The small crowd of parents outside School Number 1 are more forthcoming.

Most have heard about the welfare part of Mr Putin’s State of the Nation address, including help for low-income families. But they paid little attention to the constitutional changes announced later in the speech.

The measures include a slight redistribution of powers between president, prime minister and parliament that’s widely seen as Mr Putin’s first step in planning for life post 2024 – or “Pexit”.

“We saw that Putin promised more benefits for mothers and that’s positive,” Yulia says, as she waits for her son. The idea that the man already in charge for two decades might go on pulling the political strings doesn’t trouble her.

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Much of Mr Putin’s 15 January speech was given to welfare, but later he announced plans to change Russia’s constitution

“I think he’s a decent leader,” the young mum shrugs. “But then, I don’t know any other candidates.”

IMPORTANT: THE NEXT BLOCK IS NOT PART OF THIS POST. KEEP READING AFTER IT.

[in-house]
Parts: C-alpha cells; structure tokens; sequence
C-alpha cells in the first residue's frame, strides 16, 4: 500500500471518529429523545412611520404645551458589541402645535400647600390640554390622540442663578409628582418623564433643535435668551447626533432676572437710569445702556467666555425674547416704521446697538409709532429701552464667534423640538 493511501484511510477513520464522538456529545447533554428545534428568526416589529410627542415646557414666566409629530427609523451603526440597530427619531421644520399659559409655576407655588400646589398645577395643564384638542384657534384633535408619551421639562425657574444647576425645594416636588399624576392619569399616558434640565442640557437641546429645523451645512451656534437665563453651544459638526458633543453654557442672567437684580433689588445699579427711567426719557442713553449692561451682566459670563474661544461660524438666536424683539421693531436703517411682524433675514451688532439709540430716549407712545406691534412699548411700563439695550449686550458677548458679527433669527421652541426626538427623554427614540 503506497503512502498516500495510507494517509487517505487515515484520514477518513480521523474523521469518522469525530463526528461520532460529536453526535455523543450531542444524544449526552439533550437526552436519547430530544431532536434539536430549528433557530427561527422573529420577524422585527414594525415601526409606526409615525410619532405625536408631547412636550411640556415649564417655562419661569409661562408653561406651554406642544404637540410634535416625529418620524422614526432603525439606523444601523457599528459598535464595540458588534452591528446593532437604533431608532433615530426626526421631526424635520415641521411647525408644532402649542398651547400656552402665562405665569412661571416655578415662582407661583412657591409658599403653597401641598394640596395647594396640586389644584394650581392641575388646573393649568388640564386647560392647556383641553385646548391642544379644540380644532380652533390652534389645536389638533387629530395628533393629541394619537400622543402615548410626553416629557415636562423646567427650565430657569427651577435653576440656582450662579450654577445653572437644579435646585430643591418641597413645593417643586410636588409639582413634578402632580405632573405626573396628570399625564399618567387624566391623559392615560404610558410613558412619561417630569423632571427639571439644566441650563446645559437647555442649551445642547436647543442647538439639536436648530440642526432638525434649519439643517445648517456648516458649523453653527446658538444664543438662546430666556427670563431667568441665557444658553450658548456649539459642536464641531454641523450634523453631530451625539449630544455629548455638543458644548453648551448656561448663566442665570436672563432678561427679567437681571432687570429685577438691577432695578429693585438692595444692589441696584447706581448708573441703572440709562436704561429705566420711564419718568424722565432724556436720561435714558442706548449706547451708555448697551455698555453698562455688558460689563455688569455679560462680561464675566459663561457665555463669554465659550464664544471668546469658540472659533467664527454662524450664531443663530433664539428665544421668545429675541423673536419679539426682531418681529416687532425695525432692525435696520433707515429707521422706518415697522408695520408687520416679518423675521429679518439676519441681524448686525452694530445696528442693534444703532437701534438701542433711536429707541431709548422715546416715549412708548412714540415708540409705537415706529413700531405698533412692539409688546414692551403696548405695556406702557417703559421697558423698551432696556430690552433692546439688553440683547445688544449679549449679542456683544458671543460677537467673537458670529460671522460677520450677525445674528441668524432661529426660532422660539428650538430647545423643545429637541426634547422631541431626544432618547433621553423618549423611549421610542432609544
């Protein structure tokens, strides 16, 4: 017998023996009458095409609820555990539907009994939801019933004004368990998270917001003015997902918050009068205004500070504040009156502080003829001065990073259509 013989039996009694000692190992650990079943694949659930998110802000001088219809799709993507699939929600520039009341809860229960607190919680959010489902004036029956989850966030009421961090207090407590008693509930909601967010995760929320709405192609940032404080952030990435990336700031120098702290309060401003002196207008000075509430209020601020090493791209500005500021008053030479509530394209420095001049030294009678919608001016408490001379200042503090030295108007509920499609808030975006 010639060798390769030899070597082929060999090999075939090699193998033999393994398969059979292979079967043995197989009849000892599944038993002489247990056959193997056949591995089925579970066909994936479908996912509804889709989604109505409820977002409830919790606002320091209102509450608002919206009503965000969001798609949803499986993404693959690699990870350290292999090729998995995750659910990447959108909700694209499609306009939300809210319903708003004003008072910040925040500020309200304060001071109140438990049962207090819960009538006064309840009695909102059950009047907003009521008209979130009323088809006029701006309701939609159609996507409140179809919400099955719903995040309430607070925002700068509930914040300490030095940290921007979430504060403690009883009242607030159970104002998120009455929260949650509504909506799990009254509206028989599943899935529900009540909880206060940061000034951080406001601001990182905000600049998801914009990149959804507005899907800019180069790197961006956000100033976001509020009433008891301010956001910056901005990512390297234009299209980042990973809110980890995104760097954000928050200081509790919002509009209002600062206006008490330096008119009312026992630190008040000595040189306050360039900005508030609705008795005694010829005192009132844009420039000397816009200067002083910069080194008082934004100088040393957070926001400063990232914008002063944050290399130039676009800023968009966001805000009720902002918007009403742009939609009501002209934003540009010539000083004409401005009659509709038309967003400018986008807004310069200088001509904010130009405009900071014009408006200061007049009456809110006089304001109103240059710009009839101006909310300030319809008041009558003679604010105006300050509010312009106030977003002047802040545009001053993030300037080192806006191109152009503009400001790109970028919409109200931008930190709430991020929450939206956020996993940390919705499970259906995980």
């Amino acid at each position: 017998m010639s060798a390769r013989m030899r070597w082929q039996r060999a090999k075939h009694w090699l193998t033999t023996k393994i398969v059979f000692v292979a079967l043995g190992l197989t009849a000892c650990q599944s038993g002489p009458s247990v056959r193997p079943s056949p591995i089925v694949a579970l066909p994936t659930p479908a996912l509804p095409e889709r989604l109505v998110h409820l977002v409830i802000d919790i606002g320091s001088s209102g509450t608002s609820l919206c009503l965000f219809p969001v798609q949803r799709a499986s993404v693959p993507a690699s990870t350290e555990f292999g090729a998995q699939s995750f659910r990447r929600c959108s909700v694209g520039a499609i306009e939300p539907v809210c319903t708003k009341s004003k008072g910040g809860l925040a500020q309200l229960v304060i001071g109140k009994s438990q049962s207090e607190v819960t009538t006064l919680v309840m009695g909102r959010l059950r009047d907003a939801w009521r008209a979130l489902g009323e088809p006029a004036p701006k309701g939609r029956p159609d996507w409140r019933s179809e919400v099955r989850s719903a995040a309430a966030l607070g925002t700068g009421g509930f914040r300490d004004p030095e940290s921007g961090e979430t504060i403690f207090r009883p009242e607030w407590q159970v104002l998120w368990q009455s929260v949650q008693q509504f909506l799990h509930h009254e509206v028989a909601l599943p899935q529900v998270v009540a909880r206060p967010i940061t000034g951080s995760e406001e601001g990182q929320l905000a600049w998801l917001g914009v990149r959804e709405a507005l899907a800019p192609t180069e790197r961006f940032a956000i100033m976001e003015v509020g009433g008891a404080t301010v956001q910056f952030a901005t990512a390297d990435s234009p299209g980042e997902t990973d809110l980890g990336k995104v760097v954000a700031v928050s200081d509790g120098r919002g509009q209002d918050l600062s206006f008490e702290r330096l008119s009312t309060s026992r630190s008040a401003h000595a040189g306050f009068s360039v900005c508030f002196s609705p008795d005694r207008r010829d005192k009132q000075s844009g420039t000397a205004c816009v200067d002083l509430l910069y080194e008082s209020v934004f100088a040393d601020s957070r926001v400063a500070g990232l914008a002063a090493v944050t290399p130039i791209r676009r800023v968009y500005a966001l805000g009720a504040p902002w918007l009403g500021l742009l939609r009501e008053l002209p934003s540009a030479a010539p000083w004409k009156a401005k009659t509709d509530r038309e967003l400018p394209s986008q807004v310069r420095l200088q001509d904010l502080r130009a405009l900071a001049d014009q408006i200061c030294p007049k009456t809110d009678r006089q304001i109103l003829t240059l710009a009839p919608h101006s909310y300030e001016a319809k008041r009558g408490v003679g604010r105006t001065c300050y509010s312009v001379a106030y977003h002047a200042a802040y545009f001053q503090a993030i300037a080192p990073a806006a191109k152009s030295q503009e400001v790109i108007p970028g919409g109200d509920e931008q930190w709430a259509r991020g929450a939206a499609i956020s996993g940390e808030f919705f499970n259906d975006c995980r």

Olga, standing with a pram, didn’t clock the constitutional proposals at all: her TV’s tuned to cartoons these days, not news shows.

“Is it time for a change after 20 years? Maybe,” she ventures. “But things are stable, calm – and who knows what could happen in the future?”

Putin not the only story in town

It’s no rejection, but it is less than fulsome praise for Vladimir Putin from the mums of Pereslavl.

That tallies with a gradual fall in his approval rating from once-giddy heights, mostly since 2018 when he hiked up the retirement age.

The president’s address appears to acknowledge that, as he pledged to prioritise improving life for Russians at home. With elections to parliament due next year, and his own party increasingly unpopular, it’s a significant switch.